There can be no peace with Russia, even if many long for it

29 January 2022, 08:22 PM

Europe longs for peace with Russia, desperate to return to 2013, when no one had to worry about sanctions, Crimea, Donbas, and endless bickering over Nord Stream-2, when there was no need to fund expensive armies and chip in for NATO maintenance.

The following is a snippet from Pavlo Kazarin’s book, Wild West of Eastern Europe.

There are some in Ukraine who share that longing. Those who don’t want to develop new supply chains. Those who regularly visit Russia on concert tours. Those who excuse their naked self-interest with the lofty rhetoric of “fighting for peace.”

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Everyone who was ever paid by Moscow, openly or otherwise, are longing for peace. Those who were willing to balance their values against their bills. Those who dream of returning to their comfort zone, which was lost back in 2014.

There’s a snag though: Why does everyone assume Russia wants peace?

Every politician eventually becomes a prisoner of their own views and starts to perceive reality through the distorting lens of their personal perspective. Those of their opponents who are more in touch with the zeitgeist eventually get their turn at steering the ship of state, usually – through elections. Transitions of power ensure that power is exercised rationally.

Any country with rotating elites is destined for change, via changing opinions, hopes and demands. We see it happening in Ukraine, where some people are becoming more concerned with their welfare than national sovereignty. The problem lies in the static, unchanging Russia, which is doomed to ossify, thanks to its unchanging elites.

Vladimir Putin has been sitting in the Kremlin for over 25 years. He’s used to the sight of fleeting governments, regimes and structures rising and falling around his invariable self. Public opinion has no sway over his agenda whatsoever, since he has no need to pay it any attention and inhabits his own reality. This reality could have nothing in common with the ones shared by his citizens. During his first term as Russia’s leader, he would wax poetic about a united Europe – from Lisbon to Vladivostok. But then, shaken by the Rose Revolution in Georgia and Orange Revolution in Ukraine, he made his pivotal 2008 Munich speech, finishing his transformation by brutally suppressing the Bolotnaya protests in Moscow. Since then, he has remained a prisoner of his distorted worldview, where the West is engaged with Russia in a struggle, seeking to deny the Kremlin its “spheres of influence” and refuses to recognize Moscow’s imperial majesty. In Putin’s mind, the West started this war: dismantled the Soviet Union, snatched the Baltics, broke off Georgia and Ukraine. In his imagination, Putin is merely “restoring the balance” and “strikes back.”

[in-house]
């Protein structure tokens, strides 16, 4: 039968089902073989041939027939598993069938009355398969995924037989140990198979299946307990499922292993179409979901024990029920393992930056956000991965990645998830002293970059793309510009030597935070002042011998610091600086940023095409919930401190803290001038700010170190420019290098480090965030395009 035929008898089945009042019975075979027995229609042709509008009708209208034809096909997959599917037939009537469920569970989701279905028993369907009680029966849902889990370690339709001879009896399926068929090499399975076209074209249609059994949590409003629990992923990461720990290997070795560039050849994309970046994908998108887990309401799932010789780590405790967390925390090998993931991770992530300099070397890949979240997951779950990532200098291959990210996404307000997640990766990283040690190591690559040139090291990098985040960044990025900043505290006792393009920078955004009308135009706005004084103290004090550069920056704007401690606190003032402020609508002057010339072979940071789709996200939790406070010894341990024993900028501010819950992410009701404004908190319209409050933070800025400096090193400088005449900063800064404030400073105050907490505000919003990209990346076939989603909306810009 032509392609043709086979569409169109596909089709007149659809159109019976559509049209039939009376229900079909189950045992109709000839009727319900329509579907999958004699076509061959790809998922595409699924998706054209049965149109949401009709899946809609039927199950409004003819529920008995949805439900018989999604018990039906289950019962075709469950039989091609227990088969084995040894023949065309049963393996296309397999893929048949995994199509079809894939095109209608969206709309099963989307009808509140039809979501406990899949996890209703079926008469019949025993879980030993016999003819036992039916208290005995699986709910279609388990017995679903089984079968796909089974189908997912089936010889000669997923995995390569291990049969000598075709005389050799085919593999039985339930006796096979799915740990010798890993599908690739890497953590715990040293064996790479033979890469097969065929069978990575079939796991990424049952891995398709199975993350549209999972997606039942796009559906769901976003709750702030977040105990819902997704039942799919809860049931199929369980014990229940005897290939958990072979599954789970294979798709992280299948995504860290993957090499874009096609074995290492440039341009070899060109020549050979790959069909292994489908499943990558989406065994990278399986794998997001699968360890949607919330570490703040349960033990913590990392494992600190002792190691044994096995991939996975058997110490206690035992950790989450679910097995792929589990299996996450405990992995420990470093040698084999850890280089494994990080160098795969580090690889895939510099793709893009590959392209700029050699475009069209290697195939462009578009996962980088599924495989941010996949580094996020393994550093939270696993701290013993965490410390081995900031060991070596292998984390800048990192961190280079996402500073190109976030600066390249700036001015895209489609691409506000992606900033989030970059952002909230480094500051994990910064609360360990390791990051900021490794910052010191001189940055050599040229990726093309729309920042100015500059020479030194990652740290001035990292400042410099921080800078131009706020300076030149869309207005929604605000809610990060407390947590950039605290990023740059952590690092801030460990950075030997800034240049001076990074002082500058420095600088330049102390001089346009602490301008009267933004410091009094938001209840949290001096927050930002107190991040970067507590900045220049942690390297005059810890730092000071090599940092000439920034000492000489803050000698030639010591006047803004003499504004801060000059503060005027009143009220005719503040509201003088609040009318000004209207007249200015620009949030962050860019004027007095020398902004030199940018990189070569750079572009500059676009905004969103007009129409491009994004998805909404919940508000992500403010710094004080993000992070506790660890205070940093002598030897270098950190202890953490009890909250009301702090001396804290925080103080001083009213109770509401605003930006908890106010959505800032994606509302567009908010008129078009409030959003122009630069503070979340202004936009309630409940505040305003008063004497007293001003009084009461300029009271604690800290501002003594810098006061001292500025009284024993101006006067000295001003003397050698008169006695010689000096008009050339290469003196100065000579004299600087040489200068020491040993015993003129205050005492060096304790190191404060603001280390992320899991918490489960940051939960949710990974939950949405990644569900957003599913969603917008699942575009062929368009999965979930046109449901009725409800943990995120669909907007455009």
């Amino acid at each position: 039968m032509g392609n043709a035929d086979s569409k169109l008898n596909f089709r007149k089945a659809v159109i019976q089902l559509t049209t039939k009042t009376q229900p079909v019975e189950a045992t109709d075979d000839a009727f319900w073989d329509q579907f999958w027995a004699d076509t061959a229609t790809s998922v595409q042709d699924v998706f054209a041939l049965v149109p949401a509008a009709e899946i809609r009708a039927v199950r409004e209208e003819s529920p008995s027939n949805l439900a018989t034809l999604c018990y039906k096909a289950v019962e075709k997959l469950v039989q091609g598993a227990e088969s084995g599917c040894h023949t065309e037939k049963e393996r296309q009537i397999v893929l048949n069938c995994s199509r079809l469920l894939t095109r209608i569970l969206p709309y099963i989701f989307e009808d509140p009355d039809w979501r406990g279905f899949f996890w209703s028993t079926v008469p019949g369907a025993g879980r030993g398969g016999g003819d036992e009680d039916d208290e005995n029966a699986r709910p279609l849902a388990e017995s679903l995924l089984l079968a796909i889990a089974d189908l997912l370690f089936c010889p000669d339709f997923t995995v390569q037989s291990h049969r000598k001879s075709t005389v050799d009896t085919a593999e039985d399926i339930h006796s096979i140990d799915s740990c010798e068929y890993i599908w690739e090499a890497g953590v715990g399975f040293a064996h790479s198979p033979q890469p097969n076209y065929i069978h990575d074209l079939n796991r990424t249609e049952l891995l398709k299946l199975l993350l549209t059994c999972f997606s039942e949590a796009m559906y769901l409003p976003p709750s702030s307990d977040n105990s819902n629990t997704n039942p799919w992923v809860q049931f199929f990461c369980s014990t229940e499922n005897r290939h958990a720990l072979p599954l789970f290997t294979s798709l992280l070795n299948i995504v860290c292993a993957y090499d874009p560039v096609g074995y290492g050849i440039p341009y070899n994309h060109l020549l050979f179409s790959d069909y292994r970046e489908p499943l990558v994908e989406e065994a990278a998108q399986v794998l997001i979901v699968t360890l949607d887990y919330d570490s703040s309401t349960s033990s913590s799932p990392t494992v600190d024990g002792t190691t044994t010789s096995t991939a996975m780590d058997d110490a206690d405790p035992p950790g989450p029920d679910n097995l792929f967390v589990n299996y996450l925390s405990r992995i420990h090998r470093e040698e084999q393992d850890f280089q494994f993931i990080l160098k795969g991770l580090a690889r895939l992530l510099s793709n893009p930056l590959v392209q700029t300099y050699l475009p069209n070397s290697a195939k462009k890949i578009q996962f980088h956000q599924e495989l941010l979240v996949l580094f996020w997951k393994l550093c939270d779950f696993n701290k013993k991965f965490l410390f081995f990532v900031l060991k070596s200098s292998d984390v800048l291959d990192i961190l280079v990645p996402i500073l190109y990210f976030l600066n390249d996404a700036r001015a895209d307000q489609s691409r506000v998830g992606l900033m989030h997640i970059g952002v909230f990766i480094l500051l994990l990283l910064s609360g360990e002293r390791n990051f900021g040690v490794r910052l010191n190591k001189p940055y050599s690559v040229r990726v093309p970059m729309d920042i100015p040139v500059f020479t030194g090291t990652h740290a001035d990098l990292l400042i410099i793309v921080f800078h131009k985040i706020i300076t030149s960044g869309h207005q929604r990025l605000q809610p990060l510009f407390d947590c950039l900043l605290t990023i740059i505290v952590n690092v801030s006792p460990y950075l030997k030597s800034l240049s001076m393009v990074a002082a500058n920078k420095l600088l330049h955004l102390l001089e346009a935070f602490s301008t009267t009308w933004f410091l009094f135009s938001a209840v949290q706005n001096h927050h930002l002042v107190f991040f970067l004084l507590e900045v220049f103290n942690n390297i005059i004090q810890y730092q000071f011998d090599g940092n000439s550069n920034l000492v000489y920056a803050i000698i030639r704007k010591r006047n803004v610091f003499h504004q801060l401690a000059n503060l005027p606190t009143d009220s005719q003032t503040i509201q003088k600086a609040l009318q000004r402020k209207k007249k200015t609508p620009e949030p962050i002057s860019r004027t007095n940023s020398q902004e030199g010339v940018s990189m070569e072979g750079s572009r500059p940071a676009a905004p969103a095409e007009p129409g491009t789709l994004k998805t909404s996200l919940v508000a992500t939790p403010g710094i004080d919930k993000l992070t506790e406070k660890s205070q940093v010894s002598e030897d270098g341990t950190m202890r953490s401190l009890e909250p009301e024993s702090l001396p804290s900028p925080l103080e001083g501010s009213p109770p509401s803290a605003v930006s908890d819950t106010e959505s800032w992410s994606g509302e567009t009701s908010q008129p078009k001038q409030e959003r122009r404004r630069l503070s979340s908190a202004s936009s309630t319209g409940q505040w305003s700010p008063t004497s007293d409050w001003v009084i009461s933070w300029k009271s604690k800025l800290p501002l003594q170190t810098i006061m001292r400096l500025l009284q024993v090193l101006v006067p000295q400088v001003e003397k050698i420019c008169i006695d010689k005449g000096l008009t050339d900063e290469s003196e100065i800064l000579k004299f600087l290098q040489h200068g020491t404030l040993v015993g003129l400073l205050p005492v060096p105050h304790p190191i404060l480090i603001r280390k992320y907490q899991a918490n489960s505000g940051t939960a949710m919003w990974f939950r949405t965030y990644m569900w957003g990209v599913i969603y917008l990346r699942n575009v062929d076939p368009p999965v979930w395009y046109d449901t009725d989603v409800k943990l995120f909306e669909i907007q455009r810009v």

Why would he seek to end this war, if any compromise would be a defeat? What’s the point in restoring a status quo that has no place for his dream?

Russia’s policy will remain constant until its president is replaced, because he thinks he’s playing an elaborate game of chess, laboring to restore his empire, defend against the West, and be immortalized in the history books.

Most countries have their economies determining their policy, with public opinion determining political rhetoric. But Russia is the exact opposite of that: its economy is but a checkbook that underwrites one man’s ambitions.

Ukrainian policy could change, with a new president and parliament. The same could happen in Europe, if the general public decides that Moscow isn’t a real threat. But we have absolutely no reason to expect Russia to change.

The same kind of people will keep leading the country – the kind that believes in “Dulles’ Plan” and other such hoaxes, daydreams about exchanging nuclear strikes and see conspiracy behind every protest movement. To them, strength is weakness, black is white, inevitability is possibility.

Why would they seek to return to 2013, if their seminal catastrophe occurred in 1991?

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